P: n/a Hello rowe, Thanks for answering my question. I understand your explanation. But the thing I don't understand is 1st set with '0' strCol(1,0) strCol(2,0) .... strCol(62,0) 2nd set with '1' strCol(1,1) strCol(2,1) ..... strCol(62,1) 3rd set with '2' strCor(1,2) strCol(2,2) .... strCol(62,2) is not it 62X3 = 186 as it starts with '0' ? Please take one more minute to clarify. thanks -L rowe_newsgroups wrote: I am kinda new to VB 6.0. You must be new to this newsgroup to - it's a .NET (vb2002, vb2003, and vb2005) newgroup not a VB classic (vb1 - 6) newsgroup. You should post VB classic questions to the microsoft.public.vb ng. But since the question does apply to vb.Net I'll go ahead and answer. The code you provided declares a two dimensional array. 2 dimensional arrays are sort of like a standard database table. In this case it would be a 62 by 2 table (which means it has 124 cells). So when you do strCol(1,2) = "x" you are just putting the string "x" into cell (1, 2). Does that make more sense? Thanks, Seth Rowe Learner wrote: Hello , I am kinda new to VB 6.0. Is the line of code Private strCol(62, 2) As String declares a three dimensional array? Because in the code it is being used as strCol(1,0) = "x" strCol(2,0 )= "x" strcol(3,0) = "x" ... strCol(1,1) = "x" strCol(2,1) = "x" ... strCol(1,2) = "x" strCol(2,2) = "x" strCol(3,2) = "x" Please take a moment to explain. thanks -L Nov 13 '06 #4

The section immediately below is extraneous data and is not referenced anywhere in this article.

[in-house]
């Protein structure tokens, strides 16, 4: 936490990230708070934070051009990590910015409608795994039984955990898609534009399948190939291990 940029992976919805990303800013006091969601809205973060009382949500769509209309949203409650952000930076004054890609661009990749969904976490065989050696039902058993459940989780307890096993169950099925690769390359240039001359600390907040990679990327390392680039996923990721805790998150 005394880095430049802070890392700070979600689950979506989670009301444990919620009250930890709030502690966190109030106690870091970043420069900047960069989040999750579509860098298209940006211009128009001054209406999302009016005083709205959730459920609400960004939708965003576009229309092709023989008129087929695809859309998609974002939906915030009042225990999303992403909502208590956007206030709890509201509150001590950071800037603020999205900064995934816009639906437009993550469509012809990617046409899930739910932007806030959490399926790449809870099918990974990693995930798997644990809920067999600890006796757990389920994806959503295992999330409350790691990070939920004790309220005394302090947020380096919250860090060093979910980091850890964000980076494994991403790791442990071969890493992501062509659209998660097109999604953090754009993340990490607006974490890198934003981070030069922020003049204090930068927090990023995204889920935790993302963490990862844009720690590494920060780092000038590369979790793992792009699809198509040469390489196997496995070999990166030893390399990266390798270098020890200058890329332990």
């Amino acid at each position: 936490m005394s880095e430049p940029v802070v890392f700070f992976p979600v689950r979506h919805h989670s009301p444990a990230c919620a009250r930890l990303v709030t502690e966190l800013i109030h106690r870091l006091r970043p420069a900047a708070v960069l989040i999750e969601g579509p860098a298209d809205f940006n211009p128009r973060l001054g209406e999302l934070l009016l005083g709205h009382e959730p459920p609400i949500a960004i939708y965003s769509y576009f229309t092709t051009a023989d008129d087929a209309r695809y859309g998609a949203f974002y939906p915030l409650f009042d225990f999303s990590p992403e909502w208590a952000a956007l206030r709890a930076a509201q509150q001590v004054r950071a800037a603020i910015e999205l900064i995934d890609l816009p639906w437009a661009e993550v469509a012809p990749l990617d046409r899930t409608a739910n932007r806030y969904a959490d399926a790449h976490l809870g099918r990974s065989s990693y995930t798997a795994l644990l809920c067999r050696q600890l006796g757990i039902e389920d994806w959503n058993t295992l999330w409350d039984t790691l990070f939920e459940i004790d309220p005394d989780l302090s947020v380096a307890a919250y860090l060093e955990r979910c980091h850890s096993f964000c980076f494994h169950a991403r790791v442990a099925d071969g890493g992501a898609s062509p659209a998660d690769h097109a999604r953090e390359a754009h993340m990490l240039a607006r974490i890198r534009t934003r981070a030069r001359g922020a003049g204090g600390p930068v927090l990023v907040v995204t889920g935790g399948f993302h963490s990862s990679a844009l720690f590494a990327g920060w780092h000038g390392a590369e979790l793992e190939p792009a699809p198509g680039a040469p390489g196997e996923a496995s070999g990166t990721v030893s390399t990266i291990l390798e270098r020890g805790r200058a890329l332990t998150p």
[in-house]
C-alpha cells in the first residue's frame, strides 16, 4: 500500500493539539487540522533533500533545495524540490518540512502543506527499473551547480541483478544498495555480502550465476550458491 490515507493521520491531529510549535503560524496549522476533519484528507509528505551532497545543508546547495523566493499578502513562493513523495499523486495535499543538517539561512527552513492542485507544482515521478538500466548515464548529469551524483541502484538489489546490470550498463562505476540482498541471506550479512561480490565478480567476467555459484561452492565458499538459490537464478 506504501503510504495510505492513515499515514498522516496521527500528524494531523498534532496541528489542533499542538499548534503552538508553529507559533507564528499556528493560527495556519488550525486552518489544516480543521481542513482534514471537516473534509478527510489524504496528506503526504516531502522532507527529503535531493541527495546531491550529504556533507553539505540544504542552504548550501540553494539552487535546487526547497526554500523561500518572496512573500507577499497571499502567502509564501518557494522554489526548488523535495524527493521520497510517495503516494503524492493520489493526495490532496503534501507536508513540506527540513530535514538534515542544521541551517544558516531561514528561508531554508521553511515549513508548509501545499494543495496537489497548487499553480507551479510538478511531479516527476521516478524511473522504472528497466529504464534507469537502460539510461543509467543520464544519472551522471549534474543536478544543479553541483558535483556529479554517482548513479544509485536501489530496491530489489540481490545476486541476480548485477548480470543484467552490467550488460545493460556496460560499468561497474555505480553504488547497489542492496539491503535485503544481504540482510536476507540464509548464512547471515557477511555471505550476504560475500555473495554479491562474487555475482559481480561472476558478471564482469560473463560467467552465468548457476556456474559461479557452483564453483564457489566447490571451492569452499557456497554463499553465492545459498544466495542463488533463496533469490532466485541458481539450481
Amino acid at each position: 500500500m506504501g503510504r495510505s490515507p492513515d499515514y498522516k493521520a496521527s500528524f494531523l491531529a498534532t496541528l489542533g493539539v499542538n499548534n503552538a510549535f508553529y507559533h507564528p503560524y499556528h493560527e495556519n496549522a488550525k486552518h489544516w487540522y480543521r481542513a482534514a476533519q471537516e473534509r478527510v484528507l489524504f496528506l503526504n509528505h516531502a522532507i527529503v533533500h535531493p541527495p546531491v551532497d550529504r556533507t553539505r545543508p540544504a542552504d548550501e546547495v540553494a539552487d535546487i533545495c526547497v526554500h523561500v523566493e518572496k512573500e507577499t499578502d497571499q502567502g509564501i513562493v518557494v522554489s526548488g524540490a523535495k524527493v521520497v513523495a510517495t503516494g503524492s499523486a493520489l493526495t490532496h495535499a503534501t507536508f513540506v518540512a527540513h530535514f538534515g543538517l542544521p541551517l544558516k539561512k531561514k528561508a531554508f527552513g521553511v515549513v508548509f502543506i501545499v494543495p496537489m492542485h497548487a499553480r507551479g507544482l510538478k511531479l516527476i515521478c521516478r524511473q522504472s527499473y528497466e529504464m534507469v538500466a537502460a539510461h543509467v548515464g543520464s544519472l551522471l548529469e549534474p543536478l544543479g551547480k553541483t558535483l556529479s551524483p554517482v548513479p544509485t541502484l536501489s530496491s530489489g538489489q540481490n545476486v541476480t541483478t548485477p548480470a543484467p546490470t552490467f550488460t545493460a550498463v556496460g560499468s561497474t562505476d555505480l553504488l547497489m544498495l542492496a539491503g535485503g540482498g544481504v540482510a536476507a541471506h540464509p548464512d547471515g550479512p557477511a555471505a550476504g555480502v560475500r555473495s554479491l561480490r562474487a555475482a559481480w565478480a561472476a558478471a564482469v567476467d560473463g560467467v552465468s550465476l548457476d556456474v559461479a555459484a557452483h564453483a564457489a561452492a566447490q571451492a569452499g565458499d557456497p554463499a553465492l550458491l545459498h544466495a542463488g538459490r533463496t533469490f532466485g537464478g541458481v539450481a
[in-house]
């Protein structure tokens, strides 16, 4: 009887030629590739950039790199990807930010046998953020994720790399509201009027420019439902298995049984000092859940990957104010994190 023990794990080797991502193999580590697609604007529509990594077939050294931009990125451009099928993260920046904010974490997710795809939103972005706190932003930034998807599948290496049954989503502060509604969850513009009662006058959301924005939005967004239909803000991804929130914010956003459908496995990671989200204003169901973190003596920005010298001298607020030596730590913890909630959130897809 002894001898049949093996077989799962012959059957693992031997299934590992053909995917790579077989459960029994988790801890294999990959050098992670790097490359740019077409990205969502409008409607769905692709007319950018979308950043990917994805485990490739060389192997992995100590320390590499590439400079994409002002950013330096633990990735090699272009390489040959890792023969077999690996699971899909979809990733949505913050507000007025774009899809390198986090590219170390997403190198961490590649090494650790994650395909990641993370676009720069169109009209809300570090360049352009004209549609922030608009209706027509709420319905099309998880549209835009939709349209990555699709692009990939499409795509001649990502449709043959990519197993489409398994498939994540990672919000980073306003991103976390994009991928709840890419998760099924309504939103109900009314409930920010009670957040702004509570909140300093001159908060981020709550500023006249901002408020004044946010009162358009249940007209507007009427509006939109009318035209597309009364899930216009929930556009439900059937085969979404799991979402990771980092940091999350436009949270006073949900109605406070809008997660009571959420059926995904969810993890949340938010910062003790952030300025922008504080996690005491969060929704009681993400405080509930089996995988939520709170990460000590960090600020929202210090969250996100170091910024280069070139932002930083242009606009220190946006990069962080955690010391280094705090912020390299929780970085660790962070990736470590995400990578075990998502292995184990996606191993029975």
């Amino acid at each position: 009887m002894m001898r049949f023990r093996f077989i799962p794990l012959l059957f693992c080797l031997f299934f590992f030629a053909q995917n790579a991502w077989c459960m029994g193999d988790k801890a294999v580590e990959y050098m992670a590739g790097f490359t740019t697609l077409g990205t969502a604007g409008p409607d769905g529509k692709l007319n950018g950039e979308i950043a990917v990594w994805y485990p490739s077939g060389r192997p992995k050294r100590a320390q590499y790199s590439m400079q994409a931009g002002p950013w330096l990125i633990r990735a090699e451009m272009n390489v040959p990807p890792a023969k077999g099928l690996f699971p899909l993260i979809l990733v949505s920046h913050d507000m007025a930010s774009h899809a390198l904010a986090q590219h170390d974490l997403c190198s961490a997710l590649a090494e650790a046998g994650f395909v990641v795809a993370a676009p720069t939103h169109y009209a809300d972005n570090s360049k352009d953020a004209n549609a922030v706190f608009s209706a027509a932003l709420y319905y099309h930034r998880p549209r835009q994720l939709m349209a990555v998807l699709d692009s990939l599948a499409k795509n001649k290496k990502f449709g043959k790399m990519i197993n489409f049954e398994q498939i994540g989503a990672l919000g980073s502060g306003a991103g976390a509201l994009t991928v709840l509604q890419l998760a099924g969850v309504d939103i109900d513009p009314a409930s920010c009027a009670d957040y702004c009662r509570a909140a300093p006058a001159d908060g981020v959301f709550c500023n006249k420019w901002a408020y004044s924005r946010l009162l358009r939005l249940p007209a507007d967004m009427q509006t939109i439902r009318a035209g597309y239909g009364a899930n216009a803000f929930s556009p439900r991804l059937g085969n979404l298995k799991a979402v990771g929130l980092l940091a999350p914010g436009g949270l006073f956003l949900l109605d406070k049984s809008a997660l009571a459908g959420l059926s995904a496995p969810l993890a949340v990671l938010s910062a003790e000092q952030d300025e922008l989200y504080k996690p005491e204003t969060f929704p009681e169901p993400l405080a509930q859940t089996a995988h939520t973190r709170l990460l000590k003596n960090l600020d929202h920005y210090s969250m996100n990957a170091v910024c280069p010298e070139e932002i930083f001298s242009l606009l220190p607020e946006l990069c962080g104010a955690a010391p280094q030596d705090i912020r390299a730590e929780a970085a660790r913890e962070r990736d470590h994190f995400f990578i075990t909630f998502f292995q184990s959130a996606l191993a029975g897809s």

P: n/a Oops, I made a mistake there - it should be an array sized 63 x 3 (189 cells) - Arrays where revamped in .NET so that dim str(4) as string would declare an array with four members (str(0), str(1), str(2) and str(3)) That same statement in vb classic declares an array with 5 members (str(0), str(1), str(2), str(3) and str(4)). This is one of the many things that changed in .Net, and is a terrific example of why the two newgroups are seperate from each other. If this same question was posted in the vb classic ng they would have used the vb6 definition of an array and correctly answered your question. Thanks, Seth Rowe Learner wrote: Hello rowe, Thanks for answering my question. I understand your explanation. But the thing I don't understand is 1st set with '0' strCol(1,0) strCol(2,0) ... strCol(62,0) 2nd set with '1' strCol(1,1) strCol(2,1) .... strCol(62,1) 3rd set with '2' strCor(1,2) strCol(2,2) ... strCol(62,2) is not it 62X3 = 186 as it starts with '0' ? Please take one more minute to clarify. thanks -L rowe_newsgroups wrote: I am kinda new to VB 6.0. You must be new to this newsgroup to - it's a .NET (vb2002, vb2003, and vb2005) newgroup not a VB classic (vb1 - 6) newsgroup. You should post VB classic questions to the microsoft.public.vb ng. But since the question does apply to vb.Net I'll go ahead and answer. The code you provided declares a two dimensional array. 2 dimensional arrays are sort of like a standard database table. In this case it would be a 62 by 2 table (which means it has 124 cells). So when you do strCol(1,2) = "x" you are just putting the string "x" into cell (1, 2). Does that make more sense? Thanks, Seth Rowe Learner wrote: Hello , I am kinda new to VB 6.0. Is the line of code Private strCol(62, 2) As String declares a three dimensional array? > Because in the code it is being used as strCol(1,0) = "x" strCol(2,0 )= "x" strcol(3,0) = "x" ... strCol(1,1) = "x" strCol(2,1) = "x" ... strCol(1,2) = "x" strCol(2,2) = "x" strCol(3,2) = "x" > > Please take a moment to explain. > > thanks -L Nov 13 '06 #5